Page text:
Another excellent service that Brunel has to offer is its Wellbeing Team, of which I have a slightly unique perspective as not only did I use the service, but in my final year at university I also worked for them. At Brunel, there is a subdivision of the Wellbeing Team called Well@Brunel, which is lead and run by students. My job as one of the Well@Brunel assistants involved promoting and providing resources for students who may be struggling, as well as signposting them to the Wellbeing Department when they required more in-depth help. At the Well@Brunel team, we also planned and run events on campus throughout the year to engage more directly with students. We held a games event once a fortnight as an outlet for students to release some stress and just have some light-hearted fun. Other events included tea and coffee get-togethers, mindfulness walks, and so much more. I gained first-hand experience with students who needed/wanted help and was able to feedback to the Wellbeing Team on what else we could do to help students. It made me proud of the university to see how much they cared about their student wellbeing and it made me proud of myself for being a part of it, no matter how small.

Having experienced the Wellbeing Department previously as someone external who reached out to them for help, I can also say, from that perspective, that they are an excellent resource for students at Brunel who require some support. Reaching out to the Wellbeing Team made me aware of many resources that I could utilise to help myself. They also offer six weeks of counselling if you are particularly struggling for a short period, which I thought was amazing for a university to offer. I did six weeks of counselling and do believe it helped me when I needed it. If you require more long-term help then the team is there to support you nonetheless, they will make arrangements and guide you towards other resources that can help you.

Most of the time I’ve spent dealing with my mental health I’ve been trying to go it alone, just meandering through day by day but pretty much-hating life. I can honestly say that it hadn’t been for the support and resources from Brunel I would have been even worse off. Again, my mental health is still something I struggle with today, I have my good days and I have my bad days. Now and again I have a really bad day. But I can make it through, one day at a time. I can’t say there’s a complete cure, but mental health can be managed. And what’s important to remember is that dealing with it will be different for every individual. Your symptoms/combination of symptoms will be different from other people suffering from the same issue. The way you cope may be different from others as well. The way you move forward and heal may be different as well. Unfortunately, when it comes to getting medical help, one size does not fit all. I was put on anti-depressants which, ironically enough, lead to me becoming even more depressed. For me, my healing came from reflecting inwards and taking the time each day to take care of myself. I started going for walks, spending more time outside/in nature. I made myself more present in my daily skin-care routines, I started seeing this as something soothing and fun to do for myself, rather than a task I had to do every day. Self-care was and continues to be, a massive part of my coping strategy. Even something as simple as making sure I shower every day is enough to make me feel marginally better when I’m struggling. It may take time, but it’s so worth exploring tasks that you can do daily to make yourself feel better, no matter how small or mundane that task is. Take time to take of yourself. And if you can’t find something like that to make you feel better, then talk to someone. I truly do believe that talking is the one size fits all starting to making yourself better.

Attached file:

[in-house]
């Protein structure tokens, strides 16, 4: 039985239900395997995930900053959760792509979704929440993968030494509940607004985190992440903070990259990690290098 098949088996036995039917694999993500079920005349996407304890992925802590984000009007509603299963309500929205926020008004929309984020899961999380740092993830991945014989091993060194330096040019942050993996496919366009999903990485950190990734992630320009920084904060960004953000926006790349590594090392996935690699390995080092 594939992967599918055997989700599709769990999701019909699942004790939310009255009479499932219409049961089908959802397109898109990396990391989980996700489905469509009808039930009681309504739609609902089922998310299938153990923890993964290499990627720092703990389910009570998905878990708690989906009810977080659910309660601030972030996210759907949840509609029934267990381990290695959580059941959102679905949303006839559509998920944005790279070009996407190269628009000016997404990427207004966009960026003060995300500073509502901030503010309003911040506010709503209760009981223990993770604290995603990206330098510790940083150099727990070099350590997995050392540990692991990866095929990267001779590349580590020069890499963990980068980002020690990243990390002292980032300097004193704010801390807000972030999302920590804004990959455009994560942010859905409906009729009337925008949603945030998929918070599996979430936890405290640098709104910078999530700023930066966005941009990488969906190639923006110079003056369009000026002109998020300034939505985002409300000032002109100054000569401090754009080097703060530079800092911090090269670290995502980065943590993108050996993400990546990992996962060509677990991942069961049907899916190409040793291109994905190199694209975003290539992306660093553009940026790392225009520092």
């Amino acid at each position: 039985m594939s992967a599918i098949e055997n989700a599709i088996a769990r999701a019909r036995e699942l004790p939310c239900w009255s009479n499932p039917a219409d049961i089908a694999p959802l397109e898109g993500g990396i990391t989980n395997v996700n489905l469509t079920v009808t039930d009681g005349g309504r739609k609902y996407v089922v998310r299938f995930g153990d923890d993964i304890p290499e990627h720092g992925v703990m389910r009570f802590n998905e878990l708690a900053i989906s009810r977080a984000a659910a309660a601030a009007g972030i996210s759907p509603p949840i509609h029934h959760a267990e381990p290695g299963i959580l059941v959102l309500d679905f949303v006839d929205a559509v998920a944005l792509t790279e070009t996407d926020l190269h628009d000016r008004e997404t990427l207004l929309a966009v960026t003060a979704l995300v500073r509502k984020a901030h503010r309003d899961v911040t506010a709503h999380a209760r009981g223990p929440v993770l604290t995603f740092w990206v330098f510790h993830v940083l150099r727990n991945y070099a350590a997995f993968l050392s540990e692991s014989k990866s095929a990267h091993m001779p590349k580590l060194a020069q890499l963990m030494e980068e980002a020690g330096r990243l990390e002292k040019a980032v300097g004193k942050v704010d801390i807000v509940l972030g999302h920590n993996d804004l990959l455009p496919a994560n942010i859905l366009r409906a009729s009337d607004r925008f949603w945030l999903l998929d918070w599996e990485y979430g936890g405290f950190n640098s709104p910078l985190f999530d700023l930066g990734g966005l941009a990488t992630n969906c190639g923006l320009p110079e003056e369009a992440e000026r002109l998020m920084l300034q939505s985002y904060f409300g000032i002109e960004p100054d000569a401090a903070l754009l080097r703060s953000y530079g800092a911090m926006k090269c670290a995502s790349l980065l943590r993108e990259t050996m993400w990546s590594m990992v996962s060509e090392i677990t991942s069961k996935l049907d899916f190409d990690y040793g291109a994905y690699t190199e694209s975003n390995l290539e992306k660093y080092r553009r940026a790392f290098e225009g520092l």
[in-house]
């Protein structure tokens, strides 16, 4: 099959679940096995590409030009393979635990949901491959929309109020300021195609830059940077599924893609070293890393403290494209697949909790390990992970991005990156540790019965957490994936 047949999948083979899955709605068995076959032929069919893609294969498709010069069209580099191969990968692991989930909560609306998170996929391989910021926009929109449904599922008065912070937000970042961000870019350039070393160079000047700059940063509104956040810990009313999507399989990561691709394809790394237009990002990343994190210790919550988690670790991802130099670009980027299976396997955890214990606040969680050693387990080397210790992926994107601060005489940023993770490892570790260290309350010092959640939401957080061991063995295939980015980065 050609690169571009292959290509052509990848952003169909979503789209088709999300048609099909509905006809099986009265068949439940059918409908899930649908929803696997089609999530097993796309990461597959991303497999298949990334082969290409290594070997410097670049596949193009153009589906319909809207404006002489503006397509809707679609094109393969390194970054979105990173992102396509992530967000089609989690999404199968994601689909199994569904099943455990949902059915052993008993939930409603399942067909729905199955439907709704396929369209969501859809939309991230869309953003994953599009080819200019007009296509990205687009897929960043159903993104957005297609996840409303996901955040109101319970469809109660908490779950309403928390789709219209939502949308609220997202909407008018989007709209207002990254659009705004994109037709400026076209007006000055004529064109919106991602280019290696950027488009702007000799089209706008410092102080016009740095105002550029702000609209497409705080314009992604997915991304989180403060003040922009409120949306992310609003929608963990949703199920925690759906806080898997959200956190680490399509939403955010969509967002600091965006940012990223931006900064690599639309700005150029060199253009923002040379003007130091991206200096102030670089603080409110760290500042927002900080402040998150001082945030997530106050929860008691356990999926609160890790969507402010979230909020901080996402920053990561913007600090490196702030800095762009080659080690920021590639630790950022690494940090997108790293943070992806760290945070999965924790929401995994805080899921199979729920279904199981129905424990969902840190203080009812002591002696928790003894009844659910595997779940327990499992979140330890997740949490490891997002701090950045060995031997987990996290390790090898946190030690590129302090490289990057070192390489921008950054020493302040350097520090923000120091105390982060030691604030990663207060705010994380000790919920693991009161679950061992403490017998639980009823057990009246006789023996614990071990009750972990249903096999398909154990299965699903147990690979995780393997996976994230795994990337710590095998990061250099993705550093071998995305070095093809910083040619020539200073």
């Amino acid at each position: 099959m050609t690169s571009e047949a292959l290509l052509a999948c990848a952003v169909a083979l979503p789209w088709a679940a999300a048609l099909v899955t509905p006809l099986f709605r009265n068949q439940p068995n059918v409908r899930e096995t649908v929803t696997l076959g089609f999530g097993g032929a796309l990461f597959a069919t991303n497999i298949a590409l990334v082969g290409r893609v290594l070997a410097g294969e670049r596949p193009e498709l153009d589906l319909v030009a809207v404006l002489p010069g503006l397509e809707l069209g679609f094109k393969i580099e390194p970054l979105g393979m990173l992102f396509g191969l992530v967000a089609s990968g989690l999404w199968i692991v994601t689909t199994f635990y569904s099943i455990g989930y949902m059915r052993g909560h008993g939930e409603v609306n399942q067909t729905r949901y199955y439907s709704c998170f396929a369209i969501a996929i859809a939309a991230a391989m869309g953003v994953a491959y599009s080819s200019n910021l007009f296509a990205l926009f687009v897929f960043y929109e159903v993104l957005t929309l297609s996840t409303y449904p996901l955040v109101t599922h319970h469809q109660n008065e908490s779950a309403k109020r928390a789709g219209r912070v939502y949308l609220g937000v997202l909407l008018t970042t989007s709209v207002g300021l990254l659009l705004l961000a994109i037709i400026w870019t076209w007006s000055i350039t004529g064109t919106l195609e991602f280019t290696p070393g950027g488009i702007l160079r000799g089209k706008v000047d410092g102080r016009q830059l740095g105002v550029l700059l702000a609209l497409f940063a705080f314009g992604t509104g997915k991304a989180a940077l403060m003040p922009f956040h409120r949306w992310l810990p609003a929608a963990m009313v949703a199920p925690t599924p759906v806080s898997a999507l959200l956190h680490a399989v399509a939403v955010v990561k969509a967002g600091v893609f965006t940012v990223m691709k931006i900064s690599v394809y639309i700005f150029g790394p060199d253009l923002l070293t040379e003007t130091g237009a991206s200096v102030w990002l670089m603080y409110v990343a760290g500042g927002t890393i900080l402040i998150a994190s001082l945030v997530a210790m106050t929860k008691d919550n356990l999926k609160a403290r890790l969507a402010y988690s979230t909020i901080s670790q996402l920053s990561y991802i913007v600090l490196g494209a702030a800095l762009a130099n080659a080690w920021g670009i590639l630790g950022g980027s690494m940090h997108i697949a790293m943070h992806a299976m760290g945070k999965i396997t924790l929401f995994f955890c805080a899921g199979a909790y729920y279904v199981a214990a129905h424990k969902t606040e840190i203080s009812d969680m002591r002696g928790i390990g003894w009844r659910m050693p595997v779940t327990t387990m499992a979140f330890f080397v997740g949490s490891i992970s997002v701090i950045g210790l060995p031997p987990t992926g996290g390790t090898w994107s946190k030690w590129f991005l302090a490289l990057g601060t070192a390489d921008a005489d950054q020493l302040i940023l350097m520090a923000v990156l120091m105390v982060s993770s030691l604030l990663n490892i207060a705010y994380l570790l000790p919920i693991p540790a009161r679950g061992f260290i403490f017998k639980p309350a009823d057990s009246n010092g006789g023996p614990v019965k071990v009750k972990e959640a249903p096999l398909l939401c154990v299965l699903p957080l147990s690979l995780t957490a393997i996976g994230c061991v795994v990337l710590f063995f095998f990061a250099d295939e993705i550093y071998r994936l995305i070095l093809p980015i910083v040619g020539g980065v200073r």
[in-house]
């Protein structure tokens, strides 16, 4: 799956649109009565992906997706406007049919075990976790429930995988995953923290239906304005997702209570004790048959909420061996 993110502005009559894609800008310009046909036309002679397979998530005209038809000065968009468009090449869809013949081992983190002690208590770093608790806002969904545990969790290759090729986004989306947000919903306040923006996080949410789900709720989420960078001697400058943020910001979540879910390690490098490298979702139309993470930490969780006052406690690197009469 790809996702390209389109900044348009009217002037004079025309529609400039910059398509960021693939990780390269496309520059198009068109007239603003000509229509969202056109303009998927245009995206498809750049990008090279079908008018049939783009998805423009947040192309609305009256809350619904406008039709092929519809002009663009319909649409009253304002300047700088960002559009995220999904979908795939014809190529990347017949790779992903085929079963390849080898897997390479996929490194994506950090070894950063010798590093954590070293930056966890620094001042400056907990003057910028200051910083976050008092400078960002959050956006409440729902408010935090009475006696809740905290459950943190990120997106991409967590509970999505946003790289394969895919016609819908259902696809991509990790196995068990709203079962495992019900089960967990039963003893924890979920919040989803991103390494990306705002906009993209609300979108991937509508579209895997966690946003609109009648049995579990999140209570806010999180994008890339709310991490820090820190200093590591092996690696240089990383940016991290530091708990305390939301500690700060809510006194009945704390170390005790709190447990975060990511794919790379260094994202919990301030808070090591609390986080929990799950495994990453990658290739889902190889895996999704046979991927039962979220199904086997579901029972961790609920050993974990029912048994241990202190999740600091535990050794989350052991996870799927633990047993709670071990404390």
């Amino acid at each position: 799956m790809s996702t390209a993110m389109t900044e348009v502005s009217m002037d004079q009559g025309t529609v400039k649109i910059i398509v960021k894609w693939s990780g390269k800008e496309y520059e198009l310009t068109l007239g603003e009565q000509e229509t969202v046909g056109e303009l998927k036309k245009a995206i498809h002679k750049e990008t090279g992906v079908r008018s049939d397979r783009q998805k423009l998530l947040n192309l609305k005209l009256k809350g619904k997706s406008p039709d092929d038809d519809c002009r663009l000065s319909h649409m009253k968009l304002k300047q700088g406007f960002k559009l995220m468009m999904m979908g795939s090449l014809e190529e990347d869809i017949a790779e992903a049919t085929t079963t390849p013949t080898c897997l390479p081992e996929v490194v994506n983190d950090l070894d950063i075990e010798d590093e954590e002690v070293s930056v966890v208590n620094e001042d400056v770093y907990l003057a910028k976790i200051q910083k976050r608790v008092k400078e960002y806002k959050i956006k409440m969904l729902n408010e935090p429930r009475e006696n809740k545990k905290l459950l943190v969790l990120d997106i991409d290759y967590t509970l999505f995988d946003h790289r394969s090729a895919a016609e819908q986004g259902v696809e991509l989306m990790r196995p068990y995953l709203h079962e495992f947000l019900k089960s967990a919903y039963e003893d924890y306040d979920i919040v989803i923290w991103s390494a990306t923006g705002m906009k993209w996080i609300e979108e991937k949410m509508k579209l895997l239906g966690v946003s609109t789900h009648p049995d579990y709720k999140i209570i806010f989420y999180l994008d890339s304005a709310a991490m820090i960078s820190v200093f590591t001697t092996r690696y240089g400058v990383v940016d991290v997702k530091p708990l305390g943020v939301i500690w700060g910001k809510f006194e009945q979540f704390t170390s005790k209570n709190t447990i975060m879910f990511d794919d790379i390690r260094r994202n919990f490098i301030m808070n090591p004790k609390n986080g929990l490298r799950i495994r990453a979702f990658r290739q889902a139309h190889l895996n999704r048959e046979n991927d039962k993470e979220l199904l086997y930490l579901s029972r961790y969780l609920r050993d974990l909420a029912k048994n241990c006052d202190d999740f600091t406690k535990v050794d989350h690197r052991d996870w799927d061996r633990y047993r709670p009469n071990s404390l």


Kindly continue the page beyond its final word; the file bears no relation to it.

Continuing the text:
So, for anyone else out there who may be struggling, I am here to tell you the cliché ‘it will get better’ is a cliché for a reason, because it is true. It may not feel like it now, it may not feel like it tomorrow or even next week, but eventually, it does get better and you will be okay. Make that first step to reach out to someone, whether it be a friend, a family member, your GP, just talk to someone. Take those steps to heal yourself because we all deserve to be living a full and happy life. In the meantime, I am sending everyone love and positive vibes! You got this!